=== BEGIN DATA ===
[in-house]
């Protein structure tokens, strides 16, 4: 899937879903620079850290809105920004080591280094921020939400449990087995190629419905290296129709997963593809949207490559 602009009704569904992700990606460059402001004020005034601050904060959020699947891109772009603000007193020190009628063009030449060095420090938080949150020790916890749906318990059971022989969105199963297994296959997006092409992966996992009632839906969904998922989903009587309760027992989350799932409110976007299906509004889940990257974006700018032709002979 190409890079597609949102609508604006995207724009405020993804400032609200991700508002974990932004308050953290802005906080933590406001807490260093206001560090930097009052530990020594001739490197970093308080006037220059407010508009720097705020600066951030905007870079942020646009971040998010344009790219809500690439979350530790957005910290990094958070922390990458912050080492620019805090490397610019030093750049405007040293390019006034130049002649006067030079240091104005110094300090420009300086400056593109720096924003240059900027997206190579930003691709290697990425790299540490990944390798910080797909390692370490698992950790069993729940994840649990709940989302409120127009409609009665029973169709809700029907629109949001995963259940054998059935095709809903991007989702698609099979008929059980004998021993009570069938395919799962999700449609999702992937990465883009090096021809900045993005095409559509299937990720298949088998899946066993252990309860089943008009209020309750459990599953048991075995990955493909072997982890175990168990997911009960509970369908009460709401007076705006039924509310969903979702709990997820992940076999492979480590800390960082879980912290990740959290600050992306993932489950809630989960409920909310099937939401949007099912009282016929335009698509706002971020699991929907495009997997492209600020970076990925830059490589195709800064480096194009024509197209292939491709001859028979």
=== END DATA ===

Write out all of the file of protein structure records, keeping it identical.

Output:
[in-house]
């Protein structure tokens, strides 16, 4: 899937879903620079850290809105920004080591280094921020939400449990087995190629419905290296129709997963593809949207490559 602009009704569904992700990606460059402001004020005034601050904060959020699947891109772009603000007193020190009628063009030449060095420090938080949150020790916890749906318990059971022989969105199963297994296959997006092409992966996992009632839906969904998922989903009587309760027992989350799932409110976007299906509004889940990257974006700018032709002979 190409890079597609949102609508604006995207724009405020993804400032609200991700508002974990932004308050953290802005906080933590406001807490260093206001560090930097009052530990020594001739490197970093308080006037220059407010508009720097705020600066951030905007870079942020646009971040998010344009790219809500690439979350530790957005910290990094958070922390990458912050080492620019805090490397610019030093750049405007040293390019006034130049002649006067030079240091104005110094300090420009300086400056593109720096924003240059900027997206190579930003691709290697990425790299540490990944390798910080797909390692370490698992950790069993729940994840649990709940989302409120127009409609009665029973169709809700029907629109949001995963259940054998059935095709809903991007989702698609099979008929059980004998021993009570069938395919799962999700449609999702992937990465883009090096021809900045993005095409559509299937990720298949088998899946066993252990309860089943008009209020309750459990599953048991075995990955493909072997982890175990168990997911009960509970369908009460709401007076705006039924509310969903979702709990997820992940076999492979480590800390960082879980912290990740959290600050992306993932489950809630989960409920909310099937939401949007099912009282016929335009698509706002971020699991929907495009997997492209600020970076990925830059490589195709800064480096194009024509197209292939491709001859028979």